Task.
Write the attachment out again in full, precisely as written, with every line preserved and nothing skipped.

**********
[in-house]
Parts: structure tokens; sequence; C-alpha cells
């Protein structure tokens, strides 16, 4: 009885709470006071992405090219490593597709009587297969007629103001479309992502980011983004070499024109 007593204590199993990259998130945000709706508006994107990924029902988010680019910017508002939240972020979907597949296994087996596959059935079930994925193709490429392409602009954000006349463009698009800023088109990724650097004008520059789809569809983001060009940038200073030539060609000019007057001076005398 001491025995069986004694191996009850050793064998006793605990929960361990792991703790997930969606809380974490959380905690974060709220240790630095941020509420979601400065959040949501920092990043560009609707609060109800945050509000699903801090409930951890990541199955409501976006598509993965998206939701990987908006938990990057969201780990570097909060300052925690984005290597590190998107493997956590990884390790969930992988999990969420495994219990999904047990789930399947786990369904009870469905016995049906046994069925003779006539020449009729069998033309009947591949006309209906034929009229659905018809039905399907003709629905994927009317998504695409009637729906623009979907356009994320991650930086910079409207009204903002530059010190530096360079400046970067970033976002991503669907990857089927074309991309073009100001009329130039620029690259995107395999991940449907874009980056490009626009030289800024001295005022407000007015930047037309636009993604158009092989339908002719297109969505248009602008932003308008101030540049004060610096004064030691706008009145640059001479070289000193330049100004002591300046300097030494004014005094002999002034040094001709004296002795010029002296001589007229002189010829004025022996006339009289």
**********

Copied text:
[in-house]
Parts: structure tokens; sequence; C-alpha cells
């Protein structure tokens, strides 16, 4: 009885709470006071992405090219490593597709009587297969007629103001479309992502980011983004070499024109 007593204590199993990259998130945000709706508006994107990924029902988010680019910017508002939240972020979907597949296994087996596959059935079930994925193709490429392409602009954000006349463009698009800023088109990724650097004008520059789809569809983001060009940038200073030539060609000019007057001076005398 001491025995069986004694191996009850050793064998006793605990929960361990792991703790997930969606809380974490959380905690974060709220240790630095941020509420979601400065959040949501920092990043560009609707609060109800945050509000699903801090409930951890990541199955409501976006598509993965998206939701990987908006938990990057969201780990570097909060300052925690984005290597590190998107493997956590990884390790969930992988999990969420495994219990999904047990789930399947786990369904009870469905016995049906046994069925003779006539020449009729069998033309009947591949006309209906034929009229659905018809039905399907003709629905994927009317998504695409009637729906623009979907356009994320991650930086910079409207009204903002530059010190530096360079400046970067970033976002991503669907990857089927074309991309073009100001009329130039620029690259995107395999991940449907874009980056490009626009030289800024001295005022407000007015930047037309636009993604158009092989339908002719297109969505248009602008932003308008101030540049004060610096004064030691706008009145640059001479070289000193330049100004002591300046300097030494004014005094002999002034040094001709004296002795010029002296001589007229002189010829004025022996006339009289």